From Best Friends
The Los Angeles City Council today formalized its approval of an ordinance (by a 13-2 vote) that bans the retail sale of dogs, cats and rabbits — an important step on the path to becoming the largest no-kill community in the United States.
This action also makes the City of Angels the largest city in the United States to enact legislation that puts an end to the flow of animals from puppy mills, the large commercial breeding farms that supply pet stores. In the future, dogs, cats and rabbits in Los Angeles pet stores will be from shelters or rescue groups.
“It’s a very good day for the people and animals of L.A.,” says Elizabeth Oreck, Best Friends Animal Society’s national manager of puppy mill initiatives. “Not only will this restrict the flow of animals coming into our city from pet mills and backyard breeders, it will help alleviate the pet overpopulation problem in our shelters by providing more opportunities for rescued animals to find homes.
For the past two and a half years, Best Friends, under Elizabeth’s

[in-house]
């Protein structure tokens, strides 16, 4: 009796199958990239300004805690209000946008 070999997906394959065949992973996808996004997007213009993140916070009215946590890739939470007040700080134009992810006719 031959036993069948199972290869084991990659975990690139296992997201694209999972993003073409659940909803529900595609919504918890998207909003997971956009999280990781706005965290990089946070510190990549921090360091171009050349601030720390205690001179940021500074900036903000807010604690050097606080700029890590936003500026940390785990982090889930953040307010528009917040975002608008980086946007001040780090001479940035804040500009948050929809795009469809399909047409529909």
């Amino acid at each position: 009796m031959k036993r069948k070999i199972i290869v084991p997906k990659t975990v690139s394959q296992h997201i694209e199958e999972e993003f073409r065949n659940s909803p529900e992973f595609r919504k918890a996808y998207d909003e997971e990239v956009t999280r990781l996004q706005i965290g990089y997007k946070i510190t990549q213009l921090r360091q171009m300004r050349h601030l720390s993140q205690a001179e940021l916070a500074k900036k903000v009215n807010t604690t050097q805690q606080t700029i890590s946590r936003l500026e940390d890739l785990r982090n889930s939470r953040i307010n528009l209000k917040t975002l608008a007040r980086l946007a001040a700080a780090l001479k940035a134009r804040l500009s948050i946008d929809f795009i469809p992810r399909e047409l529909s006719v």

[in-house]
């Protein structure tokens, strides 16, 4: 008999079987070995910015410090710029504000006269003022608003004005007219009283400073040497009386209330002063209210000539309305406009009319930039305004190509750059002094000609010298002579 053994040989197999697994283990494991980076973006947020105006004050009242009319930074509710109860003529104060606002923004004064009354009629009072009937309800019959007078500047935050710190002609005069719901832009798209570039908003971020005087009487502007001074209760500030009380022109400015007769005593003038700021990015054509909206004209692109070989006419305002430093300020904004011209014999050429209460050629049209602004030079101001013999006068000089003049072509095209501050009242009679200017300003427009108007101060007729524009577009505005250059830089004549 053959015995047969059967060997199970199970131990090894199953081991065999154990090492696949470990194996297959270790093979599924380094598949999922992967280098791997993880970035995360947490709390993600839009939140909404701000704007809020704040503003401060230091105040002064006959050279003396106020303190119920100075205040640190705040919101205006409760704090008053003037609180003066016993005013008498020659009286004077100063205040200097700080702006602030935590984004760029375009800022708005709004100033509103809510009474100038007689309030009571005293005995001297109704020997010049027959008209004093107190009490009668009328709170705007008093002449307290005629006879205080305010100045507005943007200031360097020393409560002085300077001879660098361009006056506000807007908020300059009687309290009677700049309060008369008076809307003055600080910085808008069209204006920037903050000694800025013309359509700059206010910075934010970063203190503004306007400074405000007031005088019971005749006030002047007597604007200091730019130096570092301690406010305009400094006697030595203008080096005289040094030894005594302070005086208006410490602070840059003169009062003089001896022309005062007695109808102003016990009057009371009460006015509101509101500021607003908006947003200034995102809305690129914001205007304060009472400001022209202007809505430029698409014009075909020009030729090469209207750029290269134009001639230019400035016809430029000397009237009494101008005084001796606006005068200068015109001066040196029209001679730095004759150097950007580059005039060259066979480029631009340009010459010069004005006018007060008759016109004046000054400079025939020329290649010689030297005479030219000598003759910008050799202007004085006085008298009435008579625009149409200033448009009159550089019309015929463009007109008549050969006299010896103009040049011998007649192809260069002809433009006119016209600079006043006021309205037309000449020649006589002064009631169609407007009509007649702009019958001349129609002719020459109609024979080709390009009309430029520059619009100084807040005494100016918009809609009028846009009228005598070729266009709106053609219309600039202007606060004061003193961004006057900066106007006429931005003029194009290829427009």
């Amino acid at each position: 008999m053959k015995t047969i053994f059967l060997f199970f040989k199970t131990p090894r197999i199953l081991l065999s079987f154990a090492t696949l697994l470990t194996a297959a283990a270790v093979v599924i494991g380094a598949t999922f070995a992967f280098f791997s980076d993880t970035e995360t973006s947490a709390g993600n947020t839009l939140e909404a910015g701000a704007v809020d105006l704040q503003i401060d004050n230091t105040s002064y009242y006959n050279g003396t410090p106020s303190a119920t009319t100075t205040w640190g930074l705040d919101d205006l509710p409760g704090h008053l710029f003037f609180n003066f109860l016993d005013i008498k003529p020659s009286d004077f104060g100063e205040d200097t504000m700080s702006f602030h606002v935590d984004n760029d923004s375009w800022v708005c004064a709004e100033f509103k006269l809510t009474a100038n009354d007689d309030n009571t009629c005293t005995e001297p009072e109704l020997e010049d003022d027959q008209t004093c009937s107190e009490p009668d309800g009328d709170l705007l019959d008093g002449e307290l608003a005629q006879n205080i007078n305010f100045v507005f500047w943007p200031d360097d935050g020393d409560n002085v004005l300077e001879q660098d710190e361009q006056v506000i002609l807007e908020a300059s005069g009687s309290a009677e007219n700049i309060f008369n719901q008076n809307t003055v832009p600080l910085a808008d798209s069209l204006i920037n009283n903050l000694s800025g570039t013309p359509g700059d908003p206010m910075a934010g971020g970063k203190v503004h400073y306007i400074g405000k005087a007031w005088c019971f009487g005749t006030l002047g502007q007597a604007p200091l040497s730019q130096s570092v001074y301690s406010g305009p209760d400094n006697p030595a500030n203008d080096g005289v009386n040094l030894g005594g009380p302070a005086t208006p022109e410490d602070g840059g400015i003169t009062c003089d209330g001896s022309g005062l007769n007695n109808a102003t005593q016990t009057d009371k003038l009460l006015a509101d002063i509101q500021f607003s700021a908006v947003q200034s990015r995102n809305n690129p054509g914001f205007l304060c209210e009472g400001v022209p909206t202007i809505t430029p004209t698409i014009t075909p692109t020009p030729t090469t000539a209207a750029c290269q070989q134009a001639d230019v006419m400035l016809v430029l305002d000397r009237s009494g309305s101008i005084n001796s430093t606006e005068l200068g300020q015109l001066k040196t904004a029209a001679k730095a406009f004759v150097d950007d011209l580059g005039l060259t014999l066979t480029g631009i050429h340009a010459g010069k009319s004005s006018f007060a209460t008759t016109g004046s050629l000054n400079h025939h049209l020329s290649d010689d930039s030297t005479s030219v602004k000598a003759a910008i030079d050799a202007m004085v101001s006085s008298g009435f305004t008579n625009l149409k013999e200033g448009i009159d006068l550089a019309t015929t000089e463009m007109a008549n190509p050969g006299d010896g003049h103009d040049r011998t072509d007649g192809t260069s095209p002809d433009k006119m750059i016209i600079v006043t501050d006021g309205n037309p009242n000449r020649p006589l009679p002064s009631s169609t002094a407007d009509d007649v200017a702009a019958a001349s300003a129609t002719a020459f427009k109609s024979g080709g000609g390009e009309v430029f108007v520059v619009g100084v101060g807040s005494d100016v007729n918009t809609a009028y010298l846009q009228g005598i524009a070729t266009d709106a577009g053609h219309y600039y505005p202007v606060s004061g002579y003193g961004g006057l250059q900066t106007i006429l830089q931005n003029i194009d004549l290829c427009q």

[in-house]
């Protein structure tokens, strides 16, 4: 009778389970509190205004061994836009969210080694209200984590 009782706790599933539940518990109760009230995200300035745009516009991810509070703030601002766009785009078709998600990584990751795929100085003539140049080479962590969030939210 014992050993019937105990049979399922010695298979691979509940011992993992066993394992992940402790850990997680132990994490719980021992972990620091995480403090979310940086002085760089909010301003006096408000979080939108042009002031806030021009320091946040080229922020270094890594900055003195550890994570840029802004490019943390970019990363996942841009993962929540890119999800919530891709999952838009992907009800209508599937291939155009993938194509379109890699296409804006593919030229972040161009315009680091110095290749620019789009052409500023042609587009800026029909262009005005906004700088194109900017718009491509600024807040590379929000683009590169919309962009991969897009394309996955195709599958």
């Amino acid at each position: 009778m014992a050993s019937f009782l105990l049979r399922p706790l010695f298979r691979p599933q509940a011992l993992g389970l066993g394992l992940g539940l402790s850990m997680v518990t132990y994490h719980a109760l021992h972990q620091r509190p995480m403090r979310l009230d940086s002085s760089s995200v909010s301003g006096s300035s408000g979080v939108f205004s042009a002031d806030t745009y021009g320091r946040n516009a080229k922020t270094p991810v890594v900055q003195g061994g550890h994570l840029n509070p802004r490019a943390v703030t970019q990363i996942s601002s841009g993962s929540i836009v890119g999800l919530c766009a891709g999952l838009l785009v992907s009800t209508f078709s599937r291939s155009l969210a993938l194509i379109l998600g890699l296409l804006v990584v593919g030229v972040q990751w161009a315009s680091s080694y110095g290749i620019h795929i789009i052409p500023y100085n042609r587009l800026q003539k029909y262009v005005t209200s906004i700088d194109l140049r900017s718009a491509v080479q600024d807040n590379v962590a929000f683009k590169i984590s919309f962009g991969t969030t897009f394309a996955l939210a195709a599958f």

leadership, has been working closely with the offices of the mayor and city
attorney, as well as L.A. City Councilmember Paul Koretz, L.A. Animal
Services General Manager Brenda Barnette, and a few key stakeholders in the
animal welfare community to craft an ordinance that effectively shuts down
the city of Los Angeles for the sale of these animals.
Los Angeles joins 27 other cities in North America, including Toronto and 10 other California communities, in putting a major crimp in the pet store trade.
“More than 70,000 animals are euthanized in Los Angeles city and county shelters every year — at taxpayer expense,” says Elizabeth. “To continue importing puppies and kittens from mills in other states while we are killing the surplus that are already filling our shelters simply doesn’t make sense. Today, Los Angeles took a reasonable and progressive step to addressing these issues in our city.”
Elizabeth says the ordinance will not affect responsible hobby breeders, who will remain a source of purebred animals for those who are not able to find the purebred of their choice through shelters, purebred rescue groups or online databases, such as petfinder.com. In fact, the ordinance should actually help increase business for the breeders in local communities, which is preferable to importing business from outside of Los Angeles, she adds.
Elizabeth says that today she received calls and e-mails from people all over the country, asking how they can enact an ordinance to ban retail sales of pets in their own communities.
“We are witnessing a cultural shift that comes from true grassroots advocacy in action,” she says. “It is only a matter of time before there will be very few places where one will be able to walk into a pet store and purchase an animal from a puppy or kitten mill.”